Young people are staying in education for longer than ever before, but the proportion of low achievers at GCSE has not reduced swiftly. New technical routes will only have prestige if they represent a challenge, including to young people who might otherwise have taken A levels. That means it is vital that disengaged learners are offered something better which addresses literacy and numeracy, and which motivates them to stick with a pathway to work that may be longer than that of their peers. The proposed transition year at age 16 should be designed as part of a longer journey for learners who have disengaged from education but, more than in previous decades, find fewer appealing alternatives in work. Combined with the need to increase the numbers studying for higher levels of mathematics post-16 – thankfully recognised by recent governments – this represents a big call on an increasingly limited supply of teachers.
Teaching the right things
As well as rationalising the education landscape, the report assesses whether our education system is conveying the full range of knowledge needed for the future. Many businesses report poor levels of digital skills in their workforce and the UK performs below the Organisation for Economic Cooperation and Development (OECD) average in adults’ financial literacy. The school curriculum now includes both coding and financial concepts – both sensible developments – but many teachers lack the confidence to teach these things specifically. The development of teaching in these areas needs to be monitored. Ensuring that young people (and their teachers) fully understand the student finance system they are increasingly faced with would be a practical step towards fully embedding some of the general concepts. However, it is unlikely that we will radically improve our young people’s financial skills without better developing their mathematical knowledge.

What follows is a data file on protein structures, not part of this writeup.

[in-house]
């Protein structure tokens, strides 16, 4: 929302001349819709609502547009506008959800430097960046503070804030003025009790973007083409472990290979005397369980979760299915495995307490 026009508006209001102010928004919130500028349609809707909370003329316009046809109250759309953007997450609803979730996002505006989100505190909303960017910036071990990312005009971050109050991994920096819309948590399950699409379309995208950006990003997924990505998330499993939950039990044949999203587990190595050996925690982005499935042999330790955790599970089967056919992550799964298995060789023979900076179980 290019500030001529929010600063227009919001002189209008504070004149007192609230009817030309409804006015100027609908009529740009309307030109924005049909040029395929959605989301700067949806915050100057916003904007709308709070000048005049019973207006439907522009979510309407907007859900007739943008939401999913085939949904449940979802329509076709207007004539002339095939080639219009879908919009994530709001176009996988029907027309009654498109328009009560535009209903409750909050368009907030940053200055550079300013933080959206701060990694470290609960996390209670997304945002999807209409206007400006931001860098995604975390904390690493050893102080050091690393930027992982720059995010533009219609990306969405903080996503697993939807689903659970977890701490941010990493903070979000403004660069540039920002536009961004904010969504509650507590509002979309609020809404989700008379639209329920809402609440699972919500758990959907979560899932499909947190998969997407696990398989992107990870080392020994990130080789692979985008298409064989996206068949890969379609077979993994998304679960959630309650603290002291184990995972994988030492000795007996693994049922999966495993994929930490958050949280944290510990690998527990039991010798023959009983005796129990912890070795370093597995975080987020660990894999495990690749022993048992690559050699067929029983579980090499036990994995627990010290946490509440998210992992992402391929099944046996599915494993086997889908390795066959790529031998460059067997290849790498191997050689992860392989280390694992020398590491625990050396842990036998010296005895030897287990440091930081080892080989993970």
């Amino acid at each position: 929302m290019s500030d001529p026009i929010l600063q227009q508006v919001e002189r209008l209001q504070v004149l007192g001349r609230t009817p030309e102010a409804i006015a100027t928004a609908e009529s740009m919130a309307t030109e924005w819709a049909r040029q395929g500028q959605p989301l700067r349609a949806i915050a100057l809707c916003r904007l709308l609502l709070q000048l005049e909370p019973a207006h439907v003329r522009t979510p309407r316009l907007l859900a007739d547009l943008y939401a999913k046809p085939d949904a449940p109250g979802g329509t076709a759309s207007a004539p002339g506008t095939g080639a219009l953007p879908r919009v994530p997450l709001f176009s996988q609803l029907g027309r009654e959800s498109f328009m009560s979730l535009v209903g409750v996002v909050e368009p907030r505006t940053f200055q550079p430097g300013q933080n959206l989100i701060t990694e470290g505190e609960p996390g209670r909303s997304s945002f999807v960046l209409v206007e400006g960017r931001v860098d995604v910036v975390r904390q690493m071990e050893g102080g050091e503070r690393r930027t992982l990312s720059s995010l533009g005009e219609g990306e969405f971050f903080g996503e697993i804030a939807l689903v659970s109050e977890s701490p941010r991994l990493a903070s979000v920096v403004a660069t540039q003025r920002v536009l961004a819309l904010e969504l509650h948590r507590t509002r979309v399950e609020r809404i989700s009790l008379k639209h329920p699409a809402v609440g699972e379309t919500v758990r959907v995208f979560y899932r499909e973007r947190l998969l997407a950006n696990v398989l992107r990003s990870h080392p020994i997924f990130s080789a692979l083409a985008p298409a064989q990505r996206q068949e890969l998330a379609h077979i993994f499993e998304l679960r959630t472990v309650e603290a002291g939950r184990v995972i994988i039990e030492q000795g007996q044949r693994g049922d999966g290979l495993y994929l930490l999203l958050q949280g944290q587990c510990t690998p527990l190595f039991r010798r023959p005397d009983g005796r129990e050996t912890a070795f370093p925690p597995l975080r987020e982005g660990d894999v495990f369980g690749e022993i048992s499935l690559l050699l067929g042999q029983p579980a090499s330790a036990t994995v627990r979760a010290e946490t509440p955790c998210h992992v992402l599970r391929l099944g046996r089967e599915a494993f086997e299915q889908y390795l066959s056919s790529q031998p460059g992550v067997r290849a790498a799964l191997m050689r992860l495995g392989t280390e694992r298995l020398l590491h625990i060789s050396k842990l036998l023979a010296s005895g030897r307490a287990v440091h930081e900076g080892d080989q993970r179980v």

Non-cognitive and employability skills are associated with "21st-century skills", as they are expected to be increasingly demanded by individual employers, and increasingly needed to cope with more unstable careers. Whilst the report also makes the case for better developing such skills, it urges caution in attempting to do so through their teaching in general contexts in schools in the absence of strong evidence of how to do so. Ensuring young people receive a broad curriculum, without undue focus on exam performance, and with ample opportunities for extra-curricular activities, should be the priority. These experiences, combined with a proper strategy for careers education, should better prepare people to take proactive steps later to develop their careers in the face of economic headwinds, and make up the current shortfalls in adult training we face.
Are we moving in the right direction?
The report argues that many pieces of the jigsaw could be coming together under the government’s current plans, but even a successfully-implemented Post-16 Skills Plan may still fall short of a coherent vision for education. The government’s promised review of tertiary education needs to combine with other areas undergoing reform, including lifelong learning, and ensure that all young people are better prepared for an uncertain future. The approach to education at all levels needs to reflect a wider range of interests in society, and recognise that giving people fruitful careers and productive lives through high-quality training is more important than meeting arbitrary targets for particular forms of learning.
Gerard Domínguez-Reig is senior researcher for post-16 and skills and the Education Policy Institute